RWB

Member: Seasoned Veteran
  • Posts

    15,892
  • Joined

  • Last visited

  • Days Won

    142

Personal Information

  • Location
    Virginia

Recent Profile Visitors

The recent visitors block is disabled and is not being shown to other users.

  1. Doesn't really matter. My 500-year gold medal and pin have my regular membership number as assigned when I joined - of course it's in Roman numerals. My membership care is signed by James I.
  2. Sorry to disappoint - common coin in common condition.
  3. What you, the new owner, thinks is more important.
  4. YouTube and similar unvetted sites are your numismatic enemy. Most coin videos are either commercial touts, error-filled confusion, or gross exaggerations.
  5. That's right. The word "rusty" was being applied to discolored/tarnished coins retrieved from moldy and rotting cotton duck bags. There was little in Mint vaults that would induce extensive rust deposits on coin -- no steel cans of dollars, etc. There was plenty of sulfur from the cloth, and coal fires, however.
  6. When a problem involves multiple people or organizations, the best way to begin a solution includes identifying those affected, understand how they are affected, and ask each group how they might propose a solution. It is common for this type of evolutionary problem solving to produce unexpected results, so the organizers have to be open to all suggestions and alternatives. Decisions are built on communication of ideas and negotiation of immediate and long-term solutions. The worst approach is usually a single-minded dictate. In US and European cultures that creates an immediate negative emotion that hampers finding the best solution. Consider how this could be applied to grading coins, or other aspects of numismatics.
  7. There was debris between the reverse die and the planchet when the coin was struck.
  8. Polished and damaged. No numismatic value; keep it for its sentimental value.
  9. It doesn't matter who takes the photos - if it's through a plastic slab it will be an inferior image. (Plastic distorts images and the slab prevents optimum lighting angles. Compare any of the slabbed DE photos with the PR-58 (aka PR-63) in another thread. The half was tilted are various angles, much as one would to manually examine a coin, and thus revealed obvious wear on high points - hence its false grade.)
  10. True --- but the people making the most money are Greedy Americans who buy from the counterfeiters, then resell to the clueless. If there were no market, the counterfeiters would go back to making toothpaste out of plaster of Paris. [Chinese Communist Capitalism is entirely consistent with ancient government and social philosophy. Strong government roles, with limited interference with free trade, so long as the government gets a cut and has final control. You are seeing that in operation now as the Communist Party cracks down of excess speculation, but does little to protect its citizens from consumer fraud and misrepresentation. No drug - not even aspirin - can be trusted. The better-off buy from import sources, never Chinese.]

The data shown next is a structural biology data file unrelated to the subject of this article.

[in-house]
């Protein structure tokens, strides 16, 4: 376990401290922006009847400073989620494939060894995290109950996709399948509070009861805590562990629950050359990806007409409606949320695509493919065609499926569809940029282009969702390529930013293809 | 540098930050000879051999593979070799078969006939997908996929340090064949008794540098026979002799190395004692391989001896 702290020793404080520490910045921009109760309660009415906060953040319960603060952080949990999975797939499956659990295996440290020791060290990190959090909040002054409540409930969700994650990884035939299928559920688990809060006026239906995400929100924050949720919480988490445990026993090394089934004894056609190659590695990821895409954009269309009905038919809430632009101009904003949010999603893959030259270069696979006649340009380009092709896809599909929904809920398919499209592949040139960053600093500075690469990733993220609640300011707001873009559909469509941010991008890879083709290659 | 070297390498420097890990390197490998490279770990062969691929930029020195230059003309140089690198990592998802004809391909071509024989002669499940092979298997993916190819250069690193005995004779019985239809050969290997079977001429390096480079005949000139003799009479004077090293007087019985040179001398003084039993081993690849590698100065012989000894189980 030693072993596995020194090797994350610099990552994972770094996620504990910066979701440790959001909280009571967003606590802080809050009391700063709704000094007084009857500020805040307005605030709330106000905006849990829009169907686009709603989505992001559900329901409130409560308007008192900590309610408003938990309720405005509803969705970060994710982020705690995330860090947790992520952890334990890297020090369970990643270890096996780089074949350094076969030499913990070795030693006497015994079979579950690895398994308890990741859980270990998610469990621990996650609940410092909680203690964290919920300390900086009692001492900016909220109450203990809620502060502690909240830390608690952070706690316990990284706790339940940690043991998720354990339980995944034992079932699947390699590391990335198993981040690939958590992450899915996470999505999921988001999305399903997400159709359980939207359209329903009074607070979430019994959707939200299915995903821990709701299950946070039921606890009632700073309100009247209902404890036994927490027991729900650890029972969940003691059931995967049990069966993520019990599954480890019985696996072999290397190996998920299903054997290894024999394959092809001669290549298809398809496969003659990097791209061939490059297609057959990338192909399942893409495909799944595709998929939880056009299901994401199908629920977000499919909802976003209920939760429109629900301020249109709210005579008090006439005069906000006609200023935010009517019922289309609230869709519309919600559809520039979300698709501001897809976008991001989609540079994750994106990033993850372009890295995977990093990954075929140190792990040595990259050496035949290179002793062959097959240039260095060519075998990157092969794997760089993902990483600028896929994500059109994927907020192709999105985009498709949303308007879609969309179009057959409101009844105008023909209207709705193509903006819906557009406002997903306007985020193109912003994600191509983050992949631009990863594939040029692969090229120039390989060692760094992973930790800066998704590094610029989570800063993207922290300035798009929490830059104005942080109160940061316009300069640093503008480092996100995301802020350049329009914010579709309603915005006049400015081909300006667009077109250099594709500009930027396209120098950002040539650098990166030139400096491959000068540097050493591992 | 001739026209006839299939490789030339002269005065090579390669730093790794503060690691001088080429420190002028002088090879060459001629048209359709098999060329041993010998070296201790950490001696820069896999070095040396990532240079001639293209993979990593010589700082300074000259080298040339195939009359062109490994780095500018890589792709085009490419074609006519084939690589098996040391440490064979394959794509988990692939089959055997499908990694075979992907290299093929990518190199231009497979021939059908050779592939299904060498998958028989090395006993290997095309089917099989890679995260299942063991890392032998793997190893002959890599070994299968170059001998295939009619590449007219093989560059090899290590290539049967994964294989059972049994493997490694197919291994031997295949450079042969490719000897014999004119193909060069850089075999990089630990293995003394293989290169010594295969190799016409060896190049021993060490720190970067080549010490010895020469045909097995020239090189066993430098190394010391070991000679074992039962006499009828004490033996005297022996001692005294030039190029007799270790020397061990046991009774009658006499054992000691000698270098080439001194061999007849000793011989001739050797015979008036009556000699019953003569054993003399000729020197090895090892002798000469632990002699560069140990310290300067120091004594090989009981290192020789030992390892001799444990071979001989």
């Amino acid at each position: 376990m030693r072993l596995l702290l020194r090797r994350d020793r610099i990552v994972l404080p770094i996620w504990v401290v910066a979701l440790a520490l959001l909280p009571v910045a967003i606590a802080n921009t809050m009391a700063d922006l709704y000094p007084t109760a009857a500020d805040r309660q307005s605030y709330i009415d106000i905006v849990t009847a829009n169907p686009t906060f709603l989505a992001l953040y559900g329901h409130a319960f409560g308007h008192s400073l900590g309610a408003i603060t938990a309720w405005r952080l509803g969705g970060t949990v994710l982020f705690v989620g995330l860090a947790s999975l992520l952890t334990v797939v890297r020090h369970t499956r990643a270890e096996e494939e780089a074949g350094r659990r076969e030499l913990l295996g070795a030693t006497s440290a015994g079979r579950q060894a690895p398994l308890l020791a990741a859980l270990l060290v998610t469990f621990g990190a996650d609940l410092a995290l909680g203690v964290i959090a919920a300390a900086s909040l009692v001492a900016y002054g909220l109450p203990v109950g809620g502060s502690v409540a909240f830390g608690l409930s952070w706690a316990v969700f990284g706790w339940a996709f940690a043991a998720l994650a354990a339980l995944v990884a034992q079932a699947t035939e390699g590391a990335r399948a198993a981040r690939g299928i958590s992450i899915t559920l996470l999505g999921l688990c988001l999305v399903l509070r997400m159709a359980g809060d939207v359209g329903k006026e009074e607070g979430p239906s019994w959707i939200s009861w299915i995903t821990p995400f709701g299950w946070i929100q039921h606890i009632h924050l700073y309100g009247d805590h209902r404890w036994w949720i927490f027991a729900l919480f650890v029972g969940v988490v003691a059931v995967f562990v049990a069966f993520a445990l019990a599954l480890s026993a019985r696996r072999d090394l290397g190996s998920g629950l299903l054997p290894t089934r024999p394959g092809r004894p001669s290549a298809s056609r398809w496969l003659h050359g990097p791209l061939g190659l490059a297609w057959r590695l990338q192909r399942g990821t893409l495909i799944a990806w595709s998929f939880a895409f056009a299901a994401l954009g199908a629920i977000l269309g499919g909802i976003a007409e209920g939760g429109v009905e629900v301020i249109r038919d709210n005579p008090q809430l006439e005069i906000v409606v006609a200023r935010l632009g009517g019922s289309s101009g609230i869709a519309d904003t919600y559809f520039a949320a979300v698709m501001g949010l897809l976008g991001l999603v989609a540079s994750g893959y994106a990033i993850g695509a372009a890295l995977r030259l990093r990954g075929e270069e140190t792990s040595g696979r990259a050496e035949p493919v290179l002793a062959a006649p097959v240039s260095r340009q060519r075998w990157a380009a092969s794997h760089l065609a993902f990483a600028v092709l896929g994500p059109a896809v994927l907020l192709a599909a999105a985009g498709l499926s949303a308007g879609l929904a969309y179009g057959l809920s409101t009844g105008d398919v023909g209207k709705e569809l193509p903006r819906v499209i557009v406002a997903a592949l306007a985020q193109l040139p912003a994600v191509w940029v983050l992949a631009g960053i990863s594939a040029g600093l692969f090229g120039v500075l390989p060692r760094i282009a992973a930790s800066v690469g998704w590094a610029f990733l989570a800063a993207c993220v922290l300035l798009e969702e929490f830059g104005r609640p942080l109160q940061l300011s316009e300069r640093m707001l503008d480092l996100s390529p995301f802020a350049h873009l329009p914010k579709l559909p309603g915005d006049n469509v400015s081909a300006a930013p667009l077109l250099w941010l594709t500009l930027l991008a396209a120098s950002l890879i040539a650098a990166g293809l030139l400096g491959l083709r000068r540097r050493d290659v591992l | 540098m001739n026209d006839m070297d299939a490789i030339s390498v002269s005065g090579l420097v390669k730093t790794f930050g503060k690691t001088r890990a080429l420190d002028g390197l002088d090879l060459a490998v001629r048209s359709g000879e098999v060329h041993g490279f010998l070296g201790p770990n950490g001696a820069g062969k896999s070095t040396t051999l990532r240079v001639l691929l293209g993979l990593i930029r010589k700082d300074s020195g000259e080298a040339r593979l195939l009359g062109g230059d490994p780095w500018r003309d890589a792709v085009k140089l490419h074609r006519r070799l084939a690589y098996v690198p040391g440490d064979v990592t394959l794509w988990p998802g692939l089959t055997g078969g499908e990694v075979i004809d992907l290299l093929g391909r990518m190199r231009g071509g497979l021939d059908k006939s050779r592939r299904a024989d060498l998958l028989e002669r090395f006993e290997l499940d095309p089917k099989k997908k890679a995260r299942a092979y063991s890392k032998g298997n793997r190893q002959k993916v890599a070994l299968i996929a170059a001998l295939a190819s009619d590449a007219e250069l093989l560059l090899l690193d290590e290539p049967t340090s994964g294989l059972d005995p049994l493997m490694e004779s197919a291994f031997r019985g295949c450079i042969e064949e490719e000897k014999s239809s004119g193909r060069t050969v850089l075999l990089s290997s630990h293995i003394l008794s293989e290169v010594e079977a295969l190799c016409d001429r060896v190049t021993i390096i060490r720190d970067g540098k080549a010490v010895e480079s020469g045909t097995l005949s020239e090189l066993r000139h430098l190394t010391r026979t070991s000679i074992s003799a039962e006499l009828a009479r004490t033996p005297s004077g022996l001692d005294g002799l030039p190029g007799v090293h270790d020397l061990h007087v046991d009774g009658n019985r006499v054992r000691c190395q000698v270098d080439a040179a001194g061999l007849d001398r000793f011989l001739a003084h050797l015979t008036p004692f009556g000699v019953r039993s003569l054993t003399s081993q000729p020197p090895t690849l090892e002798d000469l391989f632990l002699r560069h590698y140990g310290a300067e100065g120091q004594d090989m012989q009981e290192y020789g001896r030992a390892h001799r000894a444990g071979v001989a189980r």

11. "Patina" was commonly applied to copper coins with natural oxidation. Then greedy sellers began calling anything "patina" and eventually killed use of a perfectly good word. I recall "verdigris" still being applied to green/aqua colored corrosion on copper and brass coins - especially ancients. It is usually a mixture of sulfur and oxygen compounds with copper and low quality zinc.Sometimes called "bronze disease," I think.
  12. There is no standard for the mirror depth of proof or proof-like coins. Thus, neither has any provable meaning.
  13. 1856 FE cents exist as circulation and proof (or master) coins. The Treasury pushed hard for the small cent and so they issued a lot of these. Like 1909-S VDB cents, and 1893-S dollars, they are readily available and greatly over priced compared to rarity.
  14. A century ago small city and local newspapers depended on large city papers for news and routinely republished anything exciting or that would fill an empty space. (Usually short human interest articles called "fillers.") News organizations are far more accurate and careful than a century ago. You can trust the major newspapers to present the best they can, and editorial comments/opinion is kept separate. Even our local Fox station has excellent local coverage and truthful national materials. All new organizations have certain viewpoints in editorial or "commentator" shows, and it's unfortunate that so many people can't separate obvious lies of truth. Naturally, there are always errors - responsible media admits to these and makes corrections.
  15. That's a famous "upside down Indian" error. Sell it quick, before someone rotates it!